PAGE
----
• Endorse or oppose a candidate for partisan political office or a candidate for political party office in a political advertisement, broadcast, campaign literature, or similar material.

SHRA Employees are subject to Article 5 of Chapter 126 of the North Carolina General Statues. This law carries criminal penalties for certain political activities.

  • An SHRA employee taking an active part in managing a campaign, or campaign for political office or otherwise engage in political activity while on duty or within any period of time during which he/she is expected to perform services for which he receives compensation from the State or Otherwise use the authority of his/her position, or utilize State funds, supplies or vehicles to secure support for or oppose any candidate, party, or issue in an election involving candidates for office or party nominations, or affect the results thereof, may be subject to a Class 1 misdemeanor.
  • A supervisor’s willful interference with the political activities of the employees that person supervises is subject to a Class 1 misdemeanor.
  • Coercing a State employee to support a political candidate or encouraging a State employee to change political parties is subject to a Class 2 misdemeanor.

Violation of these prohibitions shall be cause for appropriate disciplinary action, including discharge from employment. For SHRA employees, there may be criminal penalties.

For more information about permitted and prohibited political activities, please contact the director or appointing officer (the person to whom the director reports) of your center or institute.

Legislative Activities

The University’s legislative activities, lobbying, are governed by overlapping regulations of the Internal Revenue Code (IRC);the Lobbying Disclosure Act of 1995, as amended by the Honest Leadership and Open Government Act of 2007; Article 5 of Chapter 126 of the North Carolina General Statues; and the UNC Policy Manual.

The IRCdefines lobbying as attempts to influence legislation. The Internal Revenue Code

  • In general, no organization may qualify for section 501(c)(3) status if a substantial part of its activities is attempting to influence legislation (commonly known as lobbying). A 501(c)(3) organization may engage in some lobbying, but too much lobbying activity risks loss of tax-exempt status.
  • Legislationincludes action by Congress, any state legislature, any local council, or similar governing body, with respect to acts, bills, resolutions, or similar items (such as legislative confirmation of appointive office), or by the public in referendum, ballot initiative, constitutional amendment, or similar procedure. It does not include actions by executive, judicial, or administrative bodies.

The IRCalso states,

  • An organization will be regarded as attempting to influence legislation if it contacts, or urges the public to contact, members or employees of a legislative body for the purpose of proposing, supporting, or opposing legislation, or if the organization advocates the adoption or rejection of legislation.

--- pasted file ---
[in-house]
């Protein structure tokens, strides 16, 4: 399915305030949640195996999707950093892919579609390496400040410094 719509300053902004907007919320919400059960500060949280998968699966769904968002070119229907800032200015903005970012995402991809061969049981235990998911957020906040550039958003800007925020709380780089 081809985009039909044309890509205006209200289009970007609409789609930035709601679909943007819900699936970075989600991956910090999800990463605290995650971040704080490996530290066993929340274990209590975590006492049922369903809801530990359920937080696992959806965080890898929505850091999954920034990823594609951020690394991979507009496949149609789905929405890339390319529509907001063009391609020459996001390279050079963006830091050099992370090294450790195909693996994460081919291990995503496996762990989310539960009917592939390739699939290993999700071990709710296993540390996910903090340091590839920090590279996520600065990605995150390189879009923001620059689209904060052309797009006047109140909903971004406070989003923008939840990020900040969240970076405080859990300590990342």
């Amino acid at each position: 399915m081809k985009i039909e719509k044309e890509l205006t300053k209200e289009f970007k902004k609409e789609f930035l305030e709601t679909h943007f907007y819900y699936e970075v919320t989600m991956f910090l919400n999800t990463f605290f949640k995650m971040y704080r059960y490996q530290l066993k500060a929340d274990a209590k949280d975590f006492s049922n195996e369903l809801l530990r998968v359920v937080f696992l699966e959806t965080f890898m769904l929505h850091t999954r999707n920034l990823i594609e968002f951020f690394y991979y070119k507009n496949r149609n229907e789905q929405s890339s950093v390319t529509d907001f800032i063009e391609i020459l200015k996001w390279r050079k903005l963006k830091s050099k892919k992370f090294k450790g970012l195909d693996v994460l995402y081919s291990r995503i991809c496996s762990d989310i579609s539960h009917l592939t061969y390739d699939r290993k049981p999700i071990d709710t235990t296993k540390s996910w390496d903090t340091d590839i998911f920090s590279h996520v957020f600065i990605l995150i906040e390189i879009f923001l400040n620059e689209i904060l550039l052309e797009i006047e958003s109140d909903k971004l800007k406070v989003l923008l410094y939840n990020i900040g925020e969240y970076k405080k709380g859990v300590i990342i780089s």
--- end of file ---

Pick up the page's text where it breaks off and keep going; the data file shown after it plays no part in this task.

• Organizations may, however, involve themselves in issues of public policy without the activity being considered as lobbying. For example, organizations may conduct educational meetings, prepare and distribute educational materials, or otherwise consider public policy issues in an educational manner without jeopardizing their tax-exempt status.

The Lobbying Disclosure Act of 1995(LDA), as amended by the Honest Leadership and Open Government Act of 2007 and the UNC Policy Manual Section 300.1.7provide further guidance.

The LDArequires individuals to report federal lobbying activities on a quarterly basis. Consistent with this act, the UNC Policy Manual Section 300.1.7sets the following reporting procedures and limitations for University employees:

  • Prior approval from the Chancellor or his/her designated Federal Relations Officer is required before any campus employee may initiate contact with covered federal government officials on behalf of the University (this includes letters on official letterhead or any other form of communication that may give the impression that the communication is on behalf of the university).

Additionally, the UNC Policy Manual Section 300.1.7provides the following direction:

  • Employees who engage in approved lobbying activities should contact the Office of Federal Affairs before engaging in those activities and shall report issues lobbied upon, officials contacted, time spent, and an estimate of expenses on a quarterly basis to the campus Federal Relations Officer, currently the Director of Federal Affairs.
  • No University of North Carolina employee, administrator, faculty member, or other individual retained to provide outside assistance shall engage in activities that require registration with the United States House of Representatives or Senate under the Lobbying Disclosure Act of 1995without prior review and approval by the respective Chancellor and the President.

Reminders

Centers and Institutes play an integral role in advancing the University’s teaching, research, and public service mission. We value the contributions of all of our employees. We encourage appropriate and active engagement in public policy – through the proper procedures. If you have any questions or need guidance – you should contact the director or appointing officer (the person to whom the director reports) of your center or institute.

These guidelines are not intended to restrict your free expression nor your participation in political and legislative activities, when you are speaking or acting on your own behalf. They are intended to provide a clearer understanding of the types of activities in which you can or cannot engage, as a representative of the centers and institutes at The University of North Carolina at Chapel Hill.

Resources

Similarly, you are not expected to understand all of the intricacies of the policies governing political and legislative activities for University employees. We encourage you to contact the director or appointing officer (the person to whom the director reports) of your center or institute if you need guidance on specific issues.

Other Resources:

  • UNC Policy Manual
  • Internal Revenue Service
  • US House of Representatives Office of the Clerk
  • UNC Chapel Hill Office of Federal Affairs